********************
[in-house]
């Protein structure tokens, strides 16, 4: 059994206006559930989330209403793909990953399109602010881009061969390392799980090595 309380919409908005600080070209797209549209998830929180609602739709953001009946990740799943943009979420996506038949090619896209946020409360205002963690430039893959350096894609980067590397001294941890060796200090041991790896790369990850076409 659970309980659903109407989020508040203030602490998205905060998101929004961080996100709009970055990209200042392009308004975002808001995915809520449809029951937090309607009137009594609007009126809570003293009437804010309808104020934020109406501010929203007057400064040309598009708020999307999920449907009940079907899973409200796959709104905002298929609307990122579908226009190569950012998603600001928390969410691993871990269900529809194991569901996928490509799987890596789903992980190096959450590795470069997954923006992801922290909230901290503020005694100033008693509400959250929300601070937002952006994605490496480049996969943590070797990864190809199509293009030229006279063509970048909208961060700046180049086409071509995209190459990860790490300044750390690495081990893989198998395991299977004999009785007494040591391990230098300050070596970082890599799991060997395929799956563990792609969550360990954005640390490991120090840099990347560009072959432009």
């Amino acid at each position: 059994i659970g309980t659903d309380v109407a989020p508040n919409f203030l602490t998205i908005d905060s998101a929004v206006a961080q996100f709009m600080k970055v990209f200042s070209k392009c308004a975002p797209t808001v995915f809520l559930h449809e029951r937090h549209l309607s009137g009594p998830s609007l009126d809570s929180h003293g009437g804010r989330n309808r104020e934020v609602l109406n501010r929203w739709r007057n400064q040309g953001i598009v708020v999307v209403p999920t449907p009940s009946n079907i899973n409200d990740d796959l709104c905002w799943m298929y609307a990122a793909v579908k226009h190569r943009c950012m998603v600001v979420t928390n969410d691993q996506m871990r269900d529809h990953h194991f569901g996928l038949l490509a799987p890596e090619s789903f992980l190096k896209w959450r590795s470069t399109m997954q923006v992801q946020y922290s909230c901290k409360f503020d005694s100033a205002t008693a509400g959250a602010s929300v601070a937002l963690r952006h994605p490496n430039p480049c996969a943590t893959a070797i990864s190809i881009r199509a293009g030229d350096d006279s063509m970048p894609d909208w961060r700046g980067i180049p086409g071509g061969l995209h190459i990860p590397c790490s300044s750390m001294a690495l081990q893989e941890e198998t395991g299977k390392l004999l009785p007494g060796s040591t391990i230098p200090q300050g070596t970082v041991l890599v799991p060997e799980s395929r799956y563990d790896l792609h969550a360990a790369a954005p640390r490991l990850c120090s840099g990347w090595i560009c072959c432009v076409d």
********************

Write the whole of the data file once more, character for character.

[in-house]
């Protein structure tokens, strides 16, 4: 059994206006559930989330209403793909990953399109602010881009061969390392799980090595 309380919409908005600080070209797209549209998830929180609602739709953001009946990740799943943009979420996506038949090619896209946020409360205002963690430039893959350096894609980067590397001294941890060796200090041991790896790369990850076409 659970309980659903109407989020508040203030602490998205905060998101929004961080996100709009970055990209200042392009308004975002808001995915809520449809029951937090309607009137009594609007009126809570003293009437804010309808104020934020109406501010929203007057400064040309598009708020999307999920449907009940079907899973409200796959709104905002298929609307990122579908226009190569950012998603600001928390969410691993871990269900529809194991569901996928490509799987890596789903992980190096959450590795470069997954923006992801922290909230901290503020005694100033008693509400959250929300601070937002952006994605490496480049996969943590070797990864190809199509293009030229006279063509970048909208961060700046180049086409071509995209190459990860790490300044750390690495081990893989198998395991299977004999009785007494040591391990230098300050070596970082890599799991060997395929799956563990792609969550360990954005640390490991120090840099990347560009072959432009």
């Amino acid at each position: 059994i659970g309980t659903d309380v109407a989020p508040n919409f203030l602490t998205i908005d905060s998101a929004v206006a961080q996100f709009m600080k970055v990209f200042s070209k392009c308004a975002p797209t808001v995915f809520l559930h449809e029951r937090h549209l309607s009137g009594p998830s609007l009126d809570s929180h003293g009437g804010r989330n309808r104020e934020v609602l109406n501010r929203w739709r007057n400064q040309g953001i598009v708020v999307v209403p999920t449907p009940s009946n079907i899973n409200d990740d796959l709104c905002w799943m298929y609307a990122a793909v579908k226009h190569r943009c950012m998603v600001v979420t928390n969410d691993q996506m871990r269900d529809h990953h194991f569901g996928l038949l490509a799987p890596e090619s789903f992980l190096k896209w959450r590795s470069t399109m997954q923006v992801q946020y922290s909230c901290k409360f503020d005694s100033a205002t008693a509400g959250a602010s929300v601070a937002l963690r952006h994605p490496n430039p480049c996969a943590t893959a070797i990864s190809i881009r199509a293009g030229d350096d006279s063509m970048p894609d909208w961060r700046g980067i180049p086409g071509g061969l995209h190459i990860p590397c790490s300044s750390m001294a690495l081990q893989e941890e198998t395991g299977k390392l004999l009785p007494g060796s040591t391990i230098p200090q300050g070596t970082v041991l890599v799991p060997e799980s395929r799956y563990d790896l792609h969550a360990a790369a954005p640390r490991l990850c120090s840099g990347w090595i560009c072959c432009v076409d």